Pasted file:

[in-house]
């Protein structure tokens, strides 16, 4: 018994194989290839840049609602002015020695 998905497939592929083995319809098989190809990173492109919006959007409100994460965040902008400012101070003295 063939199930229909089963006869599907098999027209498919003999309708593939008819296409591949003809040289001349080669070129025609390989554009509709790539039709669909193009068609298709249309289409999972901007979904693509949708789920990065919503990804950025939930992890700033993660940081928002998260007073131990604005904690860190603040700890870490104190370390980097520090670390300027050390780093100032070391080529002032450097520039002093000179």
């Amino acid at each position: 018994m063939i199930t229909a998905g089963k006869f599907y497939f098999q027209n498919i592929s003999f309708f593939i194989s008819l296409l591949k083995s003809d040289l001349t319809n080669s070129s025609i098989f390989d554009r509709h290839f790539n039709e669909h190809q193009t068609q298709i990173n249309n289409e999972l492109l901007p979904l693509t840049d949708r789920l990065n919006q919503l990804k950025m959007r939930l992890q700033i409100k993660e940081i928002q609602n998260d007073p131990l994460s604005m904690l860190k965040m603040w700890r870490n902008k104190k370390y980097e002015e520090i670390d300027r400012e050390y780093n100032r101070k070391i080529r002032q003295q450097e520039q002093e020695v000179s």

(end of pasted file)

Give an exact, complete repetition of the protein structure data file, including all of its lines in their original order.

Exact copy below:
[in-house]
């Protein structure tokens, strides 16, 4: 018994194989290839840049609602002015020695 998905497939592929083995319809098989190809990173492109919006959007409100994460965040902008400012101070003295 063939199930229909089963006869599907098999027209498919003999309708593939008819296409591949003809040289001349080669070129025609390989554009509709790539039709669909193009068609298709249309289409999972901007979904693509949708789920990065919503990804950025939930992890700033993660940081928002998260007073131990604005904690860190603040700890870490104190370390980097520090670390300027050390780093100032070391080529002032450097520039002093000179």
């Amino acid at each position: 018994m063939i199930t229909a998905g089963k006869f599907y497939f098999q027209n498919i592929s003999f309708f593939i194989s008819l296409l591949k083995s003809d040289l001349t319809n080669s070129s025609i098989f390989d554009r509709h290839f790539n039709e669909h190809q193009t068609q298709i990173n249309n289409e999972l492109l901007p979904l693509t840049d949708r789920l990065n919006q919503l990804k950025m959007r939930l992890q700033i409100k993660e940081i928002q609602n998260d007073p131990l994460s604005m904690l860190k965040m603040w700890r870490n902008k104190k370390y980097e002015e520090i670390d300027r400012e050390y780093n100032r101070k070391i080529r002032q003295q450097e520039q002093e020695v000179s």